Review date: Nov. 8, 2021
The Apple Watch still reigns supreme in the world of smart watches. You've got all your email, text, phone calls, music, podcasts, and more right there on your wrist (as long as you have an iPhone, of course). And it tracks lots of health data. There's heart rate, sleep tracking, steps, calories, blood oxygen levels, ECG, fall detection, and more. Apple has a pretty good track record of taking all this very personal data and keeping it safe, which we appreciate.
What could happen if something goes wrong?
Apple does a pretty good job with privacy and security as a company. They say they don't share or sell your data and Apple takes special care to make sure your Siri requests aren't associated with you, which is great. Apple did face backlash in 2019 when it came to light their contractors were regularly listening in on confidential personal conversations when they were reviewing the voice assistant's recordings. Apple changed their policy so users weren't automatically opted-in to human voice review. Recently, Apple made another positive change for your Siri voice requests -- many audio requests for things like setting timers or alarms or controlling music will no longer be sent over the internet to their servers, instead processing them directly on the device. This is better for your privacy.
This device does track a whole bunch of biometric data including your heart rate, blood oxygen levels, menstrual cycle, hearing, breathing, and your heart's electrical signals. That's a lot of personal information gathered in one place. A reminder, it’s always good to lock down the privacy on all this data as much as possible.
What is not good is what can happen with all this very personal health data if others aren't careful. A recent report showed that health data for over 61 million fitness tracker users, including both Fitbit and Apple, was exposed when a third party company that allowed users to sync their health data from their fitness trackers did not secure the data properly. Personal information such as names, birthdates, weight, height, gender, and geographical location for Apple and other fitness tracker users was left exposed because the company didn't password protect or encrypt their database. This is a great reminder that yes, while Apple might do a good job with their own security, anytime you sync or share that data with anyone else, it could be vulnerable. I don't know about you, but I don't need the world to know my weight and where I live. That’s really dang creepy.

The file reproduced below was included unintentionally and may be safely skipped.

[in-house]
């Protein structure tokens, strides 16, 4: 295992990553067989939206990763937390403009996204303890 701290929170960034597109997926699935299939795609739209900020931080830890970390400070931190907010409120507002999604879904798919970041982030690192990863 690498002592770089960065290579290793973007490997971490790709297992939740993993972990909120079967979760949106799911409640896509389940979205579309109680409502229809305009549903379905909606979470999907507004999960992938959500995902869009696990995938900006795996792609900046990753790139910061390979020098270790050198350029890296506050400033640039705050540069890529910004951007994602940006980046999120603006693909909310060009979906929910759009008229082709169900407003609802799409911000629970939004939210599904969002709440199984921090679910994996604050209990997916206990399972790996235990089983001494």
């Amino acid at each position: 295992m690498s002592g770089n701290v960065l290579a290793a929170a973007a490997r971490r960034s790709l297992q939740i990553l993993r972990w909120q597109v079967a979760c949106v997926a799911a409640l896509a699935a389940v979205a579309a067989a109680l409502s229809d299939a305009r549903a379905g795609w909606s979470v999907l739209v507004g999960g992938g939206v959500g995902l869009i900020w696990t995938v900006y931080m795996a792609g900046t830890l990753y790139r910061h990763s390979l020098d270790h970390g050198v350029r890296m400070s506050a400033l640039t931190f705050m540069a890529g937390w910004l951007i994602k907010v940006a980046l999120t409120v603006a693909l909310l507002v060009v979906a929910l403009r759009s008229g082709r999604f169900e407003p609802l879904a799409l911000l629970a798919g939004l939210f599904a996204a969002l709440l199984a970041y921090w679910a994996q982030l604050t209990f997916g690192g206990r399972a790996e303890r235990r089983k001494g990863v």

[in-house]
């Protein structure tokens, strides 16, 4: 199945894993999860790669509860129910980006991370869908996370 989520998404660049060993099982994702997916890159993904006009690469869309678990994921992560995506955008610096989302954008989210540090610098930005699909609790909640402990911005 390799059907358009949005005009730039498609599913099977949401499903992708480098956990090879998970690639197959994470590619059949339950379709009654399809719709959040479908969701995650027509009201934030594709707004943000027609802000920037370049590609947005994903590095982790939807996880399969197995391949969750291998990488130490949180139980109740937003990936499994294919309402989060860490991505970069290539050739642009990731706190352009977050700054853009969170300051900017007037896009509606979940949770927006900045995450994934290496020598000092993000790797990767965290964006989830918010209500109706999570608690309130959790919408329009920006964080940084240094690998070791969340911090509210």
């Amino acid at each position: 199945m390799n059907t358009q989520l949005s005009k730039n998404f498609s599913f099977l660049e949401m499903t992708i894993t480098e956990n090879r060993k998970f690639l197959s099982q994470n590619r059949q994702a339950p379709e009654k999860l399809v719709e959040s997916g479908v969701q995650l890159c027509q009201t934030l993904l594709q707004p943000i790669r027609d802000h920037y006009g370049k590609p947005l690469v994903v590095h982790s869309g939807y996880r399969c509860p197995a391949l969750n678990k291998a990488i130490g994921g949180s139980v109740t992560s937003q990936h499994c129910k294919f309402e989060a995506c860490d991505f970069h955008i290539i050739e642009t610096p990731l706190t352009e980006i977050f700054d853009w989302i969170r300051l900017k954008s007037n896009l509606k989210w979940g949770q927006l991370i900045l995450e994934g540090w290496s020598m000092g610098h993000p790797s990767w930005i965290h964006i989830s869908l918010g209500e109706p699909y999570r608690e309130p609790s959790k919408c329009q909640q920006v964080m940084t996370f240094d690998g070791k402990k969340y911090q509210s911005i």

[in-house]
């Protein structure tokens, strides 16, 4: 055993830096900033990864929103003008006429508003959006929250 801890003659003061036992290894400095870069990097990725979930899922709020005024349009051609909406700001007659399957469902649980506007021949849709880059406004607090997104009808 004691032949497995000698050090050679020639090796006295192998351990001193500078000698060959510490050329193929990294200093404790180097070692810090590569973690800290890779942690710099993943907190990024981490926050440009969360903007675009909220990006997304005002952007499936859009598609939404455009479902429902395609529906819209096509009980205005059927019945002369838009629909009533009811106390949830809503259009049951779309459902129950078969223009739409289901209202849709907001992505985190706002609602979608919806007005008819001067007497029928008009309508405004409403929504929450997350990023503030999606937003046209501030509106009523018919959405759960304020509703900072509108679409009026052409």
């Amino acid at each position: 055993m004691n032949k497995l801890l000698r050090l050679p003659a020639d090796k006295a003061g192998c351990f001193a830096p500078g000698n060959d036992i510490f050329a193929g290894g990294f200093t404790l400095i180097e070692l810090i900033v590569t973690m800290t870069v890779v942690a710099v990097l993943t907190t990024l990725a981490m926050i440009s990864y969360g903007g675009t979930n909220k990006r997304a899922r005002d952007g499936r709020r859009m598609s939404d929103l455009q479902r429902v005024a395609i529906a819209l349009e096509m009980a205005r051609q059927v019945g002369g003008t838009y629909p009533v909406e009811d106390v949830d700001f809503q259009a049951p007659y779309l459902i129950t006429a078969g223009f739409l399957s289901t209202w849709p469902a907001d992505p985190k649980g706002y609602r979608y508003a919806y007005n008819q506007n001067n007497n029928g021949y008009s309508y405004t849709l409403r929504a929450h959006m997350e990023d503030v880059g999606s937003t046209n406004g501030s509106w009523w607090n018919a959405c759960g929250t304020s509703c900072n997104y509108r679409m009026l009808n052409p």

Tips to protect yourself
- Restrict the amount of personal information like heart rate data is shared by going to the Apple Watch app on your iPhone under: Privacy > Health
What can be used to sign up?
What data does the company collect?
Name, contact information, address
Heart rate, movement, blood oxygen levels, sleep data, voice recordings if you use voice commands
How does the company use this data?
How can you control your data?
What is the company’s known track record of protecting users’ data?
Unfortunately, Apple's security measures did not prevent the major data leak of 61 million fitness tracker data records, including Apple's Healthkit data, by the third party company GetHealth. In September 2021, a group of security researchers discovered GetHealth had an unsecured database containing over 61 million records related to wearable technology and fitness services. GetHealth accessed health data belonging to wearable device users around the world and leaked it in an non-password protected, unencrypted database. The list contained names, birthdates, weight, height, gender, and geographical location, as well as other medical data, such as blood pressure.
Can this product be used offline?
User-friendly privacy information?
Links to privacy information
Does this product meet our Minimum Security Standards?
Uses encryption in transit and at rest. After Apple recognizes the words “Hey Siri,” what you say is encrypted and sent anonymously to Apple servers without being tied to your Apple ID. Audio samples are only retained if you have opted-in.
Apple has a bug bounty program, which means that anyone who finds a security issue and discloses it responsibly may get paid.
Some of Apple's AI research can be found at https://machinelearning.apple.com/.
Is this AI untrustworthy?
What kind of decisions does the AI make about you or for you?
Is the company transparent about how the AI works?
Does the user have control over the AI features?
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